What should a pilot do to perform a successful emergency water landing, also known as ditching of a big commercial jet?
Is there any checklist, or best practices, like "elevate the nose" or "retract the landing gear", to make it safer?
Are commercial Jets buoyant?
What should a pilot do?
Follow the checklist?
Is there any checklist?
There are many such checklists in the intertubes and whole books have been written on the subject
Here's the start of one for 737s
For comparison, here's one for a Cessna light aircraft
Are commercial jets buoyant?
Yes, initially, if substantially in once piece. We know that because several intrepid pilots have tested this idea (obligatory hat-tip to Sullenberger).
It makes sense that the fuel tanks in the wings, especially once emptied of fuel, are buoyant. The wings are obviously capable of supporting the fuselage. The fuselage is a pressurised tube and should be buoyant too, until the passengers and crew start making large holes in it.
What should a pilot do to perform a successful emergency water landing, also known as ditching of a big commercial jet? Is there any checklist, or best practices, like "elevate the nose" or "retract the landing gear", to make it safer? Are commercial Jets buoyant?
An autobrake is a type of automatic wheel-based hydraulic brake system for advanced airplanes. The autobrake is normally enabled during takeoff and landing procedures, when the aircraft's longitudinal deceleration system can be handled by the automated systems of the aircraft itself in order to keep the pilot free to perform other tasks - Wikipedia How does the aircraft "know" when is time to activate the autobrake systems on a rejected takeoff and landing? Does it apply full brake to all the aircraft's wheels? Is it really used by commercial jets?
In a full motion Level C or D simulator like those used by the airlines and for jet type ratings: How should a pilot log the simulator time in their logbook? I.e. Can you log: Total Time Instrument Time Time in Type Cross Country Time Night Time Landings (including night landings) Dual given/received Anything else?
translate to a deflection of the surfaces, mimicking the "old" mechanical control setup. It is my understanding that this is the design choice of Boeing in its new aircrafts. I do not wish to discuss how Airbus and Boeing made their design decisions, but rather see if there has been performed a study on what interface is preferred by pilots, eventually differentiating among private/commercial pilots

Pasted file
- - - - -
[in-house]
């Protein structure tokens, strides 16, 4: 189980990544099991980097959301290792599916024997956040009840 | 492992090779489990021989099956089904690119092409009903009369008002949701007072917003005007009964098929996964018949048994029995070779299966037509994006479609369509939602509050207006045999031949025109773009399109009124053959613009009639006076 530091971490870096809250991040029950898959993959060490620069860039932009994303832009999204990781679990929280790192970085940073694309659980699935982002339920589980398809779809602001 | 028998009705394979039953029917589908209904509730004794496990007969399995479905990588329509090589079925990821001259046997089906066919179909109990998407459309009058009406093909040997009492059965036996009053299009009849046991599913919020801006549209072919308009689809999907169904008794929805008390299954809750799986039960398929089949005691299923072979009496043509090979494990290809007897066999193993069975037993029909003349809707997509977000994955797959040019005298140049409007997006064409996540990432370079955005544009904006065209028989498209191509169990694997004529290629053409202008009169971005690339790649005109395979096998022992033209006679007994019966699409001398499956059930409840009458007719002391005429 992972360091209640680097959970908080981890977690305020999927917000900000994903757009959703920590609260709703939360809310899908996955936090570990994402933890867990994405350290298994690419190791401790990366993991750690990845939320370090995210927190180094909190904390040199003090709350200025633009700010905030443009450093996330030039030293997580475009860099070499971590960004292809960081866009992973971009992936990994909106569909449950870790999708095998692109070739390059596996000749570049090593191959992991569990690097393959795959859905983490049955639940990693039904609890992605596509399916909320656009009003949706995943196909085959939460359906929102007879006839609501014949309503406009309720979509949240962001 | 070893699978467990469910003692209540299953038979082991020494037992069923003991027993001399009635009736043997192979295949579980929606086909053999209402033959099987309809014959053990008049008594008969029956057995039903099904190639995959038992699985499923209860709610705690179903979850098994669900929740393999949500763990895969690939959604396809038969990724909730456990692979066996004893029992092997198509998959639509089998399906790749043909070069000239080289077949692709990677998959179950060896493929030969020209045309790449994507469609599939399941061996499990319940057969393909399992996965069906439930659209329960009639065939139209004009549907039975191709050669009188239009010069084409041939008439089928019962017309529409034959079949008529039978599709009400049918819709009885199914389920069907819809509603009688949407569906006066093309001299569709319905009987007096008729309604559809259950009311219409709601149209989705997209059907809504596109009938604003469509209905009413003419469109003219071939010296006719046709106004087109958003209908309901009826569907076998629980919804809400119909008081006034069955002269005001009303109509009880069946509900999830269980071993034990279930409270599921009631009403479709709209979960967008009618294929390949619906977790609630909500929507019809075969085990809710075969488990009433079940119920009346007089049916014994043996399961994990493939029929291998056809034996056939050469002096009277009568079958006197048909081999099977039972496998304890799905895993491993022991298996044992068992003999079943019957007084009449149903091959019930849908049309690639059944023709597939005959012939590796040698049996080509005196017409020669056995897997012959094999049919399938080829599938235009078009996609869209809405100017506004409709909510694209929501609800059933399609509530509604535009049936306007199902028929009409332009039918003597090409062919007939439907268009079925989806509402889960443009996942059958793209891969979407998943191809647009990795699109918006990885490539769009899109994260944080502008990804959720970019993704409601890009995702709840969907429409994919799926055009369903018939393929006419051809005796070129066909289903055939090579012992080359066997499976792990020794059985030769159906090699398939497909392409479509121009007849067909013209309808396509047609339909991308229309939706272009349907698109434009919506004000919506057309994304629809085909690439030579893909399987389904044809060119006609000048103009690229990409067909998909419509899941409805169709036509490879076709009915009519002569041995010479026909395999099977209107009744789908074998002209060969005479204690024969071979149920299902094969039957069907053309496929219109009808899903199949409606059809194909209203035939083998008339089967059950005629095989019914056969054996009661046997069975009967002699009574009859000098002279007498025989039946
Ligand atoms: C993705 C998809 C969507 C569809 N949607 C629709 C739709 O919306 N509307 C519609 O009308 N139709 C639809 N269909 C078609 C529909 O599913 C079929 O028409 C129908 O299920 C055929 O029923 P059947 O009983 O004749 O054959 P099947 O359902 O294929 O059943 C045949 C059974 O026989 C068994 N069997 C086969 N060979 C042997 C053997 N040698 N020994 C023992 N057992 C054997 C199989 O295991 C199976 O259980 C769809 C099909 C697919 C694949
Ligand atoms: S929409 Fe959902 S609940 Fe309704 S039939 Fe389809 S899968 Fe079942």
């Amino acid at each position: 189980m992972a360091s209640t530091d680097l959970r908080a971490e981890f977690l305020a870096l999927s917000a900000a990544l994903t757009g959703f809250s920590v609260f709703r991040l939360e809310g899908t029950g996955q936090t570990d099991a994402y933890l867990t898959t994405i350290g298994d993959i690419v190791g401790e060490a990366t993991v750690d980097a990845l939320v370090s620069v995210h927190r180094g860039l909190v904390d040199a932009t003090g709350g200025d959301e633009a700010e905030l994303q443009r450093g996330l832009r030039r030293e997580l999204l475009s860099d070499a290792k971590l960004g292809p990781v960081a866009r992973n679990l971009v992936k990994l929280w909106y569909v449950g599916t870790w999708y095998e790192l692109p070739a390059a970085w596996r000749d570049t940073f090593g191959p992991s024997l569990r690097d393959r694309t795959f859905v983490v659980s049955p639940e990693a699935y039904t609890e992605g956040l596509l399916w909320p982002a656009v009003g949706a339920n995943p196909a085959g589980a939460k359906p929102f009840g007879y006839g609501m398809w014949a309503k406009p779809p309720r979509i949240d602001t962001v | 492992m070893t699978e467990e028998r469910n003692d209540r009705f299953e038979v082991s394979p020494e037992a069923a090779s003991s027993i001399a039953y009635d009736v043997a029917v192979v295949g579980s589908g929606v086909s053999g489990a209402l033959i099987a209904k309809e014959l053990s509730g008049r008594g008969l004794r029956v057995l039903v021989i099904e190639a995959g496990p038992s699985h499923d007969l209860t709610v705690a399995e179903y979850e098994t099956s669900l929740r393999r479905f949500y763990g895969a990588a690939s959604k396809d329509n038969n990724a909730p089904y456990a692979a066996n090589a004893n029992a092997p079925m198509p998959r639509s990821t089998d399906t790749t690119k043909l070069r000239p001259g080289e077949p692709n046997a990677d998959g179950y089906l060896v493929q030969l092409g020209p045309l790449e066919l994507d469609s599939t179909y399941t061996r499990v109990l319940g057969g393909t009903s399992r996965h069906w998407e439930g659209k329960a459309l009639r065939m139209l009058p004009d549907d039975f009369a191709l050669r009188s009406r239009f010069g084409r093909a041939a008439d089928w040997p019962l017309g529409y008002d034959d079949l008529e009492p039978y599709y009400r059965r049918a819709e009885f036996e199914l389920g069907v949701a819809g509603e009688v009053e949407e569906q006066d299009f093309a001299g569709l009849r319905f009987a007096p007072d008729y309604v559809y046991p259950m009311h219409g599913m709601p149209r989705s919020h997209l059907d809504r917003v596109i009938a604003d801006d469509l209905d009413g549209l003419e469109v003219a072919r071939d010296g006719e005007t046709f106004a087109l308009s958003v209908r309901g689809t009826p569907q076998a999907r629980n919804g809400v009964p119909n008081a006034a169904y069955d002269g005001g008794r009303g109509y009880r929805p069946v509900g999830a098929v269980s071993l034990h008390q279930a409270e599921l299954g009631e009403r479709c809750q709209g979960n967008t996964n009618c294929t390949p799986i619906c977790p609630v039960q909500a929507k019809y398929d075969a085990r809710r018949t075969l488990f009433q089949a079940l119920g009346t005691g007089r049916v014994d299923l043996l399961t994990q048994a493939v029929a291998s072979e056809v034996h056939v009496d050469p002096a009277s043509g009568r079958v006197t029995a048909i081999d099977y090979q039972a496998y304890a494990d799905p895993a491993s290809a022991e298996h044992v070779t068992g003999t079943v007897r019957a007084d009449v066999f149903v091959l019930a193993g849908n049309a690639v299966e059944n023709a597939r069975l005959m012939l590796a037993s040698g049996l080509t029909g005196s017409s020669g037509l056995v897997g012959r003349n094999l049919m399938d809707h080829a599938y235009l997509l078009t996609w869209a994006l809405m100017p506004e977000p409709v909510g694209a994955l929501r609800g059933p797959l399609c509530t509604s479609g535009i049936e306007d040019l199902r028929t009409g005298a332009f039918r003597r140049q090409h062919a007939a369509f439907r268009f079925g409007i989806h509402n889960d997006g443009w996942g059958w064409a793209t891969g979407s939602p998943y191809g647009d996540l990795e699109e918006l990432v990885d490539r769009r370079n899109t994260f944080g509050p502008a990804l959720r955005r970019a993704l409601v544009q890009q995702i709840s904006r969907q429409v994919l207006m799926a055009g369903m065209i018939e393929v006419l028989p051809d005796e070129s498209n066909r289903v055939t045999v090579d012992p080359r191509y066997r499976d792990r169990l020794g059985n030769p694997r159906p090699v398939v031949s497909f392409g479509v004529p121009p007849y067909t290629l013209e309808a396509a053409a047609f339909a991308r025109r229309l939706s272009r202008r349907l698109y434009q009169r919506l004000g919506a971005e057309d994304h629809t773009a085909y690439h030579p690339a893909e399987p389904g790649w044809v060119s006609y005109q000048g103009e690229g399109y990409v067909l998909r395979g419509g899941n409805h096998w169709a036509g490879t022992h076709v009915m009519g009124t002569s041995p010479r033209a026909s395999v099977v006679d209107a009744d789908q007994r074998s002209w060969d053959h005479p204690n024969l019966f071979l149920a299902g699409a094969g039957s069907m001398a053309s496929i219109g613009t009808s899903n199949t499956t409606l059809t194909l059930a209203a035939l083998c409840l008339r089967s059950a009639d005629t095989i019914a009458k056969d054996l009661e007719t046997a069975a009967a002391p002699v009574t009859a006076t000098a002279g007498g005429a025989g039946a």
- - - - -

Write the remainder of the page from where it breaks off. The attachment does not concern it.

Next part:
pinged to track an aircraft's position and heading? Would this require any intervention by the pilots? (posted separately) Is this system standard on commercial airliners? What data do Airlines collect
Aircraft categories include: Airplane Rotorcraft Glider Lighter than air Powered lift Powered parachute Weight-shift-control I'm familiar with all of these except for weight-shift-control. What are they??
What does ATC do when there is an emergency? This could be a tower or an ARTCC being evacuated or otherwise unusable. How do they decide whether to close the airport/airspace? What do they do with the traffic, whether they do or don't close? On this related question, it turned out that Newark closed because of smoke in the tower. Another user posted an interesting anecdote about another tower being evacuated, so I thought it warranted a question.
Inspired by this question. My knowledge concerning helicopters is quite limited: what is auto-rotation? are there other "rotations" possible? in what do they differ?
Here are a few thoughts: 'Real' accidents happen much too seldom to be of any real measure, and they would have to be compensated for the number of passenger kilometers as well to be objective. Large airlines may have be involved in more accidents, but they have more aircraft. Many airlines low down on the reports had accidents many years ago. Avherald and the like may be good sources but emphasize that they don't report on all accidents. Different jurisdictions have different reporting requirements. What is a fair and unbiased method of measuring airline safety?
It's easy to go online and look at prices of a Cessna 172, but what are some examples of how to breakdown the real world costs of ownership? how much other maintenance should you plan for? How much does an engine overhaul cost? Insurance hangar etc.. It would be great to also get some typical costs and ranges, since some element are more predictable than others. Obviously the costs... for the structure of the costs to start making a plan for cost analysis and diligence. For example, with an IFR aircraft, what costs are involved with keeping it current?